Providing Psychological First Aid for Delta Passengers

North Shore-LIJ emergency management vehicle at LaGuardia
North Shore-LIJ emergency management vehicle at LaGuardia

EAST ELMHURST, NY – When the approximately one dozen North Shore-LIJ Health System emergency medical technicians (EMTs) arrived at LaGuardia airport following the Delta Flight 1086 runway skid, they provided needed psychological first aid for the passengers of the plane.

“Our attitude is ‘the emergency stops whenever we get there, ” explained Gary Stark, North Shore-LIJ EMT supervisor who was at LaGuardia. “When we get there, we calm people down and talk them through what they just experienced.”

Before the EMTs in four different ambulances arrived at the scene, they were listening to information coming in on their radios.

“Being able to handle situations like this kicks back to our training for large-scale incidents,” Mr. Stark said.

There were a lot of people to triage aboard that plane, but through training and past incidents, the North Shore-LIJ EMTs were ready to handle it with the help of the Fire Department of New York (FDNY) and Port Authority Police Department (PAPD) who were also at the scene. These three groups created a unified command center in the Delta terminal to coordinate assistance and effectively manage the situation.

"The way the North Shore-LIJ Center for Emergency Medical Services (CEMS) supervisors handled this chaotic event really opened my eyes to what a streamlined system we have," said Khalid Islam, paramedic at North Shore-LIJ CEMS. "We have the resources to deal with a big event like this. We have level-headed leaders who can coordinate and organize highly-trained employees to deal with these situations. And, we have the support of a health system that prioritizes the patient's well-being above the other distractions that may plague other hospitals and agencies."

Passengers were taken to the Delta  Sky Club to be assessed.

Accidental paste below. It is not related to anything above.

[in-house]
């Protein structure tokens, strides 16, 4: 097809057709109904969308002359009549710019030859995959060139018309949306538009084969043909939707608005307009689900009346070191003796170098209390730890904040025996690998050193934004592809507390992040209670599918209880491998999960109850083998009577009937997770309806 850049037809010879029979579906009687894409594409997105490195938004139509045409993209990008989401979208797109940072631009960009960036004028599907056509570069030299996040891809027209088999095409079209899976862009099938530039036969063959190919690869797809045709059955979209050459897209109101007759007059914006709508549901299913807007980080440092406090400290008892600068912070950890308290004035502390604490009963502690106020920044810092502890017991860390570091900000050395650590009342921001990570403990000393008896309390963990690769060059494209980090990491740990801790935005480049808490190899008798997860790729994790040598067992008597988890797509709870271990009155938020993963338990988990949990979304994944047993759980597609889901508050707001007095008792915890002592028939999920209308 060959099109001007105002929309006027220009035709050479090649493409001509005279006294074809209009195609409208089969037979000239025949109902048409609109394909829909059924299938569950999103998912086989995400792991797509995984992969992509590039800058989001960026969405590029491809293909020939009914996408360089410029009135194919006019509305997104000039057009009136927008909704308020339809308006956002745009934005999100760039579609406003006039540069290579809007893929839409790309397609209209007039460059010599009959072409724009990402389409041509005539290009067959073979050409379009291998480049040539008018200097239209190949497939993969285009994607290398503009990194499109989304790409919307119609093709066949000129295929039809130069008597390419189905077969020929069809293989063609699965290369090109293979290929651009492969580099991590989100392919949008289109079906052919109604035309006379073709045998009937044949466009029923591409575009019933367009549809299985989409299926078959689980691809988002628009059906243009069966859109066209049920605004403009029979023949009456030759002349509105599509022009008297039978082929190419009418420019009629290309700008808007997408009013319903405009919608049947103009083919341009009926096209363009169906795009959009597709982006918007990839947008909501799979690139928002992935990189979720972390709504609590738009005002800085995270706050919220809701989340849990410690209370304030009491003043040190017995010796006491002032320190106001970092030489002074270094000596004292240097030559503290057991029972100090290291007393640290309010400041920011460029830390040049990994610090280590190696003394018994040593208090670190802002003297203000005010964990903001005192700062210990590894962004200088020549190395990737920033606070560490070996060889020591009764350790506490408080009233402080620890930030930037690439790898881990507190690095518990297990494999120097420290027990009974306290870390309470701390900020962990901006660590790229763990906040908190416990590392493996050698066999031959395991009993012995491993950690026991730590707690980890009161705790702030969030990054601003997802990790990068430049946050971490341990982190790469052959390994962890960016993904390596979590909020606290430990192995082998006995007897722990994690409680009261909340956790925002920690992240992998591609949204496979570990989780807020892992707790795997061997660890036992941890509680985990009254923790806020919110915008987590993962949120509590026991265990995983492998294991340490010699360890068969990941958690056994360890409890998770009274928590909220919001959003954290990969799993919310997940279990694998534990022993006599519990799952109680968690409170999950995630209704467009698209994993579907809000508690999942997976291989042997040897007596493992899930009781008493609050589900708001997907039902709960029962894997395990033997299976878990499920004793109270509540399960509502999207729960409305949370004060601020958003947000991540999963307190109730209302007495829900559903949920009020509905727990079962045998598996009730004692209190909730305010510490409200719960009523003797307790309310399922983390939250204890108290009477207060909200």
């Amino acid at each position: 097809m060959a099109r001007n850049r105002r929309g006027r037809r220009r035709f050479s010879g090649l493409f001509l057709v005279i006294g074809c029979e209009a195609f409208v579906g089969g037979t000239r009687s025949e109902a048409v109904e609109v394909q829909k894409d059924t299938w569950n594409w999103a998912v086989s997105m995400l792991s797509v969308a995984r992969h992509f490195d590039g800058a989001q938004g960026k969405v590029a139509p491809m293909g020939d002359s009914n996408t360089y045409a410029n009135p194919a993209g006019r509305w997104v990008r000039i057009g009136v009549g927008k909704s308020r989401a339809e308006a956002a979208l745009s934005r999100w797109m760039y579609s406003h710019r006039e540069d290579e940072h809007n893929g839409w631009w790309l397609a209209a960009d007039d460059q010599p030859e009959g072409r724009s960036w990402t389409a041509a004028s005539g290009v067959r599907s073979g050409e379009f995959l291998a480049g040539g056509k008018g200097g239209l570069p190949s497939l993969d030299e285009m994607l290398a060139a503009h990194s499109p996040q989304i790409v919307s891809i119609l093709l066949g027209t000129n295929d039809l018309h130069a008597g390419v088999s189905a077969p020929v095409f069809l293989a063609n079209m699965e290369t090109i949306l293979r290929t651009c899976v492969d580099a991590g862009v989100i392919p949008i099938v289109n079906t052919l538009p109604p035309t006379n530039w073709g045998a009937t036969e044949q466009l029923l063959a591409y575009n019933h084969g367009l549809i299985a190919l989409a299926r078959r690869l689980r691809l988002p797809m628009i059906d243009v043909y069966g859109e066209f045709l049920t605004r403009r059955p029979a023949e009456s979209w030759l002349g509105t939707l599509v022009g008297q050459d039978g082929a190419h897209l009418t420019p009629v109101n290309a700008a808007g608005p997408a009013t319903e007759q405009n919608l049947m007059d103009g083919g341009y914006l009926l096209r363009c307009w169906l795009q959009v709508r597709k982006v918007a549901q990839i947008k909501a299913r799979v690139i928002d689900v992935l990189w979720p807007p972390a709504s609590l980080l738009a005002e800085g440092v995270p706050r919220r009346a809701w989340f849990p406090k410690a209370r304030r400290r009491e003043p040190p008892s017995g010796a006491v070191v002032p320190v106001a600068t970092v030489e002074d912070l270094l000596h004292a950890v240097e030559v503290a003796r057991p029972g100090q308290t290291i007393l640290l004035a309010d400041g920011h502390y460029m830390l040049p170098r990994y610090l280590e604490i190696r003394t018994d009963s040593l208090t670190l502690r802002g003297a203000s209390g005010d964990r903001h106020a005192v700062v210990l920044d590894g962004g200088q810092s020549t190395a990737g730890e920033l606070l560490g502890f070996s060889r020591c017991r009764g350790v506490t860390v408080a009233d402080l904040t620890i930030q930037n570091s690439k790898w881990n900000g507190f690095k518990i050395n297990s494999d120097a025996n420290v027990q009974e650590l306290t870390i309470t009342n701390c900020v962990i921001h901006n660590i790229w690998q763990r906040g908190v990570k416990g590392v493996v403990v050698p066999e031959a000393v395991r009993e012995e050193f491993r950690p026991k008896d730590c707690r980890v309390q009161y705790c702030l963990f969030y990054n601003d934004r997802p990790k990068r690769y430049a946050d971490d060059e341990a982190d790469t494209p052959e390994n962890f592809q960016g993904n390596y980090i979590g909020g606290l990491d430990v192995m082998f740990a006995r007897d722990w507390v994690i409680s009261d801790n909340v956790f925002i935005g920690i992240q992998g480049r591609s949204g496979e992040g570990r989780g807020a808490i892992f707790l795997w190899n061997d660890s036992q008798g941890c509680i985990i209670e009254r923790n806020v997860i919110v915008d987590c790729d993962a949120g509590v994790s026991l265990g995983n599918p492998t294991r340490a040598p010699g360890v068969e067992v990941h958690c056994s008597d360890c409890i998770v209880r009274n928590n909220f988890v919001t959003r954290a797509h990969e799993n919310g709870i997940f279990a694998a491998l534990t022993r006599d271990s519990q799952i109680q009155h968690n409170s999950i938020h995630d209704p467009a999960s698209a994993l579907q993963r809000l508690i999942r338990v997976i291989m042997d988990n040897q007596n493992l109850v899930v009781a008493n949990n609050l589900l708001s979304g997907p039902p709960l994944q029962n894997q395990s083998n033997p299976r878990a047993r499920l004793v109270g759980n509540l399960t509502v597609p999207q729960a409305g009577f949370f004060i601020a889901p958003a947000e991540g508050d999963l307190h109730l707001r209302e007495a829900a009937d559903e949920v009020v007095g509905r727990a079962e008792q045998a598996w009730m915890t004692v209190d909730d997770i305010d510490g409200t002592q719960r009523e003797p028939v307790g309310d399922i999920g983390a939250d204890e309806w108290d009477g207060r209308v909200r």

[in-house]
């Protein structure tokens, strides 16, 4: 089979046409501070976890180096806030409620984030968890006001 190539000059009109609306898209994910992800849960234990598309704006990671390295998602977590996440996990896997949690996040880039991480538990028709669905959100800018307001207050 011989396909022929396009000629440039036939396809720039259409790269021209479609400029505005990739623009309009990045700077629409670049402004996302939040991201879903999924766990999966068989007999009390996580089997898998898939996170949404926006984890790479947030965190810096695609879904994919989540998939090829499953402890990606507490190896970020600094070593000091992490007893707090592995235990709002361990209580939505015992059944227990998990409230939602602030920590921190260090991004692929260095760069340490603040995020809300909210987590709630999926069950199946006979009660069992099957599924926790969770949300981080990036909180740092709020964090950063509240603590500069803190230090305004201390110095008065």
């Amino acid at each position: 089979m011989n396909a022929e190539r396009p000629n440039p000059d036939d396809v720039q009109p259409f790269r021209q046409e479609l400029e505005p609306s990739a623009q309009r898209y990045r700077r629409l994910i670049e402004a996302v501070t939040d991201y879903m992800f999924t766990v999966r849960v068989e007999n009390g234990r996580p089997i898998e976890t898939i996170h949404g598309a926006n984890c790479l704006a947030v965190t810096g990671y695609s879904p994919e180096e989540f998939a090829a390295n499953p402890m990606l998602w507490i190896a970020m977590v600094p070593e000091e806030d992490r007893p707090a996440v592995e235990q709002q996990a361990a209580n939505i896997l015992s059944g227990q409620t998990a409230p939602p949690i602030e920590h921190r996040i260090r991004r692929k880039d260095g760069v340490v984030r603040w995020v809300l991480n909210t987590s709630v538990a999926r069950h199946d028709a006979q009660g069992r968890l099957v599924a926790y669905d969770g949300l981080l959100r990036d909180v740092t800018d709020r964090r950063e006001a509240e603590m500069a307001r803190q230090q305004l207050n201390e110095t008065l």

“Everyone walked off the wing of the plane,” Mr. Stark recalled. “They were then put on a bus and transported to the Delta terminal where they were triaged. If anyone had needed immediate medical assistance, there was an ambulance at the site.  Because of leaking fuel, the goal is to get everyone to a safer location.”

"We set up two areas of the Sky Club with injured patients by the window in one area and non injured passengers in the other areas of the club," said Thomas Dunleavy, paramedic supervisor at North Shore-LIJ CEMS. "The paramedics and EMT's of North Shore-LIJ who were on scene, many of whom also work in the New York City 911 system, performed admirably while providing quality pre-hospital care, treatment and transportation to area hospitals. It is the care they provide every day; they work only on a larger and more publicized scale."

Patients were triaged using various coded tags. Most were walking and did not require medical care.  Three patients were treated at North Shore-LIJ’s Forest Hills Hospital.

“In situations like this, there’s a lot of psychological first aid,” Mr. Stark said. “You assess the person’s health and symptoms, provide appropriate treatment and let them know that what they experienced was scary and you understand that.”

Topics: News

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